There is a common saying that was based on the Bible that goes like, “Good Lord willing and the Creek don’t rise.” Used as a potential disclaimer of a promise to show up at an appointed time, date, or event, it means ‘if we have control, we will be there.’ Just saying it aloud reminds me of the little town on that muddy river that seasonally saw rising water creeping up the steep banks toward streets of town. In nearby cities I remember looking out of our car window to see great floodwalls. I asked my mom what they were and she explained that those were closed to block the flooding and save the city. Otherwise, a rampage of water could be devastating if allowed to reach the streets of the city. During these last few weeks I have read of that suffering and destruction being experienced in eastern Kentucky, as well as other places across the country. My heart goes out to those affected by the floodwaters.
I remember once as a young man I walked downtown and ventured toward the banks of the Big Sandy during what I learned was flooding. I was at the foot of the Louisa/Fort Gay Bridge, just next to the Riverview Hospital where my Great grandfather once served as a doctor. I took a few steps on the wooden boardwalk on the southern side of the bridge but thought at once that it was unsafe. At that time the bridge was surfaced with steel grating for vehicles but the pedestrian walkway was still covered with wooden planks. That day I saw something I had never seen before. The swift moving waters were nearly touching portions of the bottom of the bridge. The water was dirty and full of all kinds of debris, including what looked like chicken coups and other structures floating downstream toward the great Ohio River just a few miles away. There was little doubt to me that the bridge itself was at risk when a floating pile of debris struck it and then built up for a moment before ducking underneath to continue its journey toward the locks which had been inoperable for years. I backed away wondering how many other bridges had been swept away from somewhere upstream. It was scary even for this nearly grown boy. I wondered if there were people caught up in the disaster.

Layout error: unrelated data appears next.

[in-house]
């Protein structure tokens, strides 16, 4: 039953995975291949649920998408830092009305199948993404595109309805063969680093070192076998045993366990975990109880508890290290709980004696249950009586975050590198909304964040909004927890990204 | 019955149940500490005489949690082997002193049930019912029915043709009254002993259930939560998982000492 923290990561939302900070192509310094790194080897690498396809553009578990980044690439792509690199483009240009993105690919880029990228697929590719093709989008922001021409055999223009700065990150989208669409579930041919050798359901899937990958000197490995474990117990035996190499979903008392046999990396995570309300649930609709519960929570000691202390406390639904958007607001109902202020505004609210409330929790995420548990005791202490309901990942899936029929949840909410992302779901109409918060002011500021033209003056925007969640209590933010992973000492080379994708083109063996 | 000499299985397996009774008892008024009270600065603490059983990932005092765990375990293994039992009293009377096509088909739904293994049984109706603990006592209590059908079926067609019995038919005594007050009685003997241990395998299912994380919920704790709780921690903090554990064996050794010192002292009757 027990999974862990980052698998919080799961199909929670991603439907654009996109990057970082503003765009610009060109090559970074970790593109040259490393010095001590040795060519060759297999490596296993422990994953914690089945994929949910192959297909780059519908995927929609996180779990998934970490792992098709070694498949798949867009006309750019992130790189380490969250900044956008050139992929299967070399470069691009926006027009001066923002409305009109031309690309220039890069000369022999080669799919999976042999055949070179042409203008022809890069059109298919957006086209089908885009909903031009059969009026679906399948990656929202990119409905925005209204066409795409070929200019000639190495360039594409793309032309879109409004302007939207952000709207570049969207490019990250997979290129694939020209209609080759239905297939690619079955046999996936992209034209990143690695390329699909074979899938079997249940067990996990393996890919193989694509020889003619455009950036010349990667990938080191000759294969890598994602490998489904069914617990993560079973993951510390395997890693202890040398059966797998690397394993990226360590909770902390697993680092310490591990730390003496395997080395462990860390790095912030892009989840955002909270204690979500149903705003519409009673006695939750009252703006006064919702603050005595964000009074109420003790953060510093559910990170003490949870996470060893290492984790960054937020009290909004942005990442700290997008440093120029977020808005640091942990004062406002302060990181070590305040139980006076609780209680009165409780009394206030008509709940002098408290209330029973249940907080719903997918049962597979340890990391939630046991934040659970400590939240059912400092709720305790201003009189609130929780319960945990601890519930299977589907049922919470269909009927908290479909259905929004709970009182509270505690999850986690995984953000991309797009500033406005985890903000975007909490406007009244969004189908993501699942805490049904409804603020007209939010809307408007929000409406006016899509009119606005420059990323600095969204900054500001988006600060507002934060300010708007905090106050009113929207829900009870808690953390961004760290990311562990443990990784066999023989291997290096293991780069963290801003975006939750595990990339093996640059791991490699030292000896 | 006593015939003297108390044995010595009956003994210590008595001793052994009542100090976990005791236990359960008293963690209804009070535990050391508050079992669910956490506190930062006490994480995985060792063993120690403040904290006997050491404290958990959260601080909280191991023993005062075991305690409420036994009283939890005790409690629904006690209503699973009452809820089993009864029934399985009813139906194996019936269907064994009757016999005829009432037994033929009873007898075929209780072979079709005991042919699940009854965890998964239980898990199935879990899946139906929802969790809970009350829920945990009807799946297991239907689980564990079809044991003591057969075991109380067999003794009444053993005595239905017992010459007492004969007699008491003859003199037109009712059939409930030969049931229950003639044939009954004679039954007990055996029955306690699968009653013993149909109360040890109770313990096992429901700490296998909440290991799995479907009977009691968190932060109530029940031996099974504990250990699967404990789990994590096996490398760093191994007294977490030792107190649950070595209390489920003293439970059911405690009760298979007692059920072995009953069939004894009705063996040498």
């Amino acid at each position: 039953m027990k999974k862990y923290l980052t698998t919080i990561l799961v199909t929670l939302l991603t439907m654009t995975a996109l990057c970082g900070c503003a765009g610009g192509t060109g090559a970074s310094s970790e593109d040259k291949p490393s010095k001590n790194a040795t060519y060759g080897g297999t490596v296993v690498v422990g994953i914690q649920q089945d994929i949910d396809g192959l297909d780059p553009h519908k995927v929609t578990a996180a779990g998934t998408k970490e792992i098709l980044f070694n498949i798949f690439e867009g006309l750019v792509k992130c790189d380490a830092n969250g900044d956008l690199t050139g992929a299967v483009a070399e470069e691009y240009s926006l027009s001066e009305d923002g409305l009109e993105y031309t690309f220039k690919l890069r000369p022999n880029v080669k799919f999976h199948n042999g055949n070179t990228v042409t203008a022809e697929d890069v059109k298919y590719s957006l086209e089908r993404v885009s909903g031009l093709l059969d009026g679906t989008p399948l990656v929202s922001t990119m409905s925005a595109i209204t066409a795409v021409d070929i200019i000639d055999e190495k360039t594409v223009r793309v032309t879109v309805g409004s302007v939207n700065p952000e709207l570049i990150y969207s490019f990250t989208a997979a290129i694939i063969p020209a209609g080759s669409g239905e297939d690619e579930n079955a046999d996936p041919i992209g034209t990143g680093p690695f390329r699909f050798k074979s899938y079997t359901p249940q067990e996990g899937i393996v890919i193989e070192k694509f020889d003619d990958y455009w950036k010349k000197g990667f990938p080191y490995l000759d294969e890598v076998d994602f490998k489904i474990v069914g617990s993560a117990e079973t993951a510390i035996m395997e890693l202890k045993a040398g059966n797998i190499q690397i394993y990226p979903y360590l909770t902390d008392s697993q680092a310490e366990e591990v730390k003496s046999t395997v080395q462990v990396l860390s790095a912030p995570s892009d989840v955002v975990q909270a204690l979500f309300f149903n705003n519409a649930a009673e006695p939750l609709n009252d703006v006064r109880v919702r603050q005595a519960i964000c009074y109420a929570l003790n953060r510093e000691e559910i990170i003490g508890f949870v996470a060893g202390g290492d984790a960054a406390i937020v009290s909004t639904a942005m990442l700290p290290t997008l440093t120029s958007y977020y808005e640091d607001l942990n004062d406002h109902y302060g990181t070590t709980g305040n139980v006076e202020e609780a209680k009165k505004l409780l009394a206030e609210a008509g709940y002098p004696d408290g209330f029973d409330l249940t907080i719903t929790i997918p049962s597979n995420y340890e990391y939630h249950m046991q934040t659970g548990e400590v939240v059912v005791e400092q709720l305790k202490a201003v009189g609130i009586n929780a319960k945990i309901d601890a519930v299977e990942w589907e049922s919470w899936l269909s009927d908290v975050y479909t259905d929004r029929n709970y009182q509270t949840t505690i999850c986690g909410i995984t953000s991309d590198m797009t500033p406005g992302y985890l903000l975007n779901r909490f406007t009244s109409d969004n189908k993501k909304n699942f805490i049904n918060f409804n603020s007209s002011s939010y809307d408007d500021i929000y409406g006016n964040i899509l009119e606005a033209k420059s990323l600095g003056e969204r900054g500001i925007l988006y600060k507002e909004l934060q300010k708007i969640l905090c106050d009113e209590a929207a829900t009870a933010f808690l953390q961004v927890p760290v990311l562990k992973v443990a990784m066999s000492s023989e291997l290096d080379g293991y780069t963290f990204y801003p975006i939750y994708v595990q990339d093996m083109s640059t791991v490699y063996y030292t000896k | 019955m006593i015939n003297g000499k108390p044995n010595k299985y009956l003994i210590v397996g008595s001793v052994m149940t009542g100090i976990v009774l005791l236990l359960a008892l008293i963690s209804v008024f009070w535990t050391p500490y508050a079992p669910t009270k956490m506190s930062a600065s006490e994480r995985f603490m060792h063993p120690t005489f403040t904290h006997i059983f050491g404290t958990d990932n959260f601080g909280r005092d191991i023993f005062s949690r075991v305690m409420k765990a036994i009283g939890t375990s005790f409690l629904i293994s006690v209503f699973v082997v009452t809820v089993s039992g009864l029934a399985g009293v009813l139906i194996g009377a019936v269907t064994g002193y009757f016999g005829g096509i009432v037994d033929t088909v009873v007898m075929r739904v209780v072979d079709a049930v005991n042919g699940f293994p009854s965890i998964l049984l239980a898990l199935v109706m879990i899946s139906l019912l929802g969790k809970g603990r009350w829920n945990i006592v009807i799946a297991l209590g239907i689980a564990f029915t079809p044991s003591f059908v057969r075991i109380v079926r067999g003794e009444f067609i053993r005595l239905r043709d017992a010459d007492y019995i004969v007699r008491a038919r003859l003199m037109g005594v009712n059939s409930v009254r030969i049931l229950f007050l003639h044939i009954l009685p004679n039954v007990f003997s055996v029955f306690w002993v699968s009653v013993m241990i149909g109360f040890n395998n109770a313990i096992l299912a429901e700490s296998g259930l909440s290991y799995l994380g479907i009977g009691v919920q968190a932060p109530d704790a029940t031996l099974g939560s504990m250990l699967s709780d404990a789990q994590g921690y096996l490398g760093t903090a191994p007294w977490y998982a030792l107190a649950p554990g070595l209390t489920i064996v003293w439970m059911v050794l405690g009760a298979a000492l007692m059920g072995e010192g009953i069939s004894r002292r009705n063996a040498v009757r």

I had been told that the house we lived in when I was born, the southern-most home on Water Street near the school bus garage, had lost a lot of its backyard to the river. Granny told me the backyard was once a large and grand place to play for her growing brood. When I saw it last the river had eaten and encroached the bank and eventually may claim the house. When old doc Wray passed on to the beyond, my granny sold the house and moved to the corner of Clay and Franklin. At this site flooding was no longer an issue, but for thousands of others up and down the rivers it remains a threat after the melting of heavy snows or heavy rains.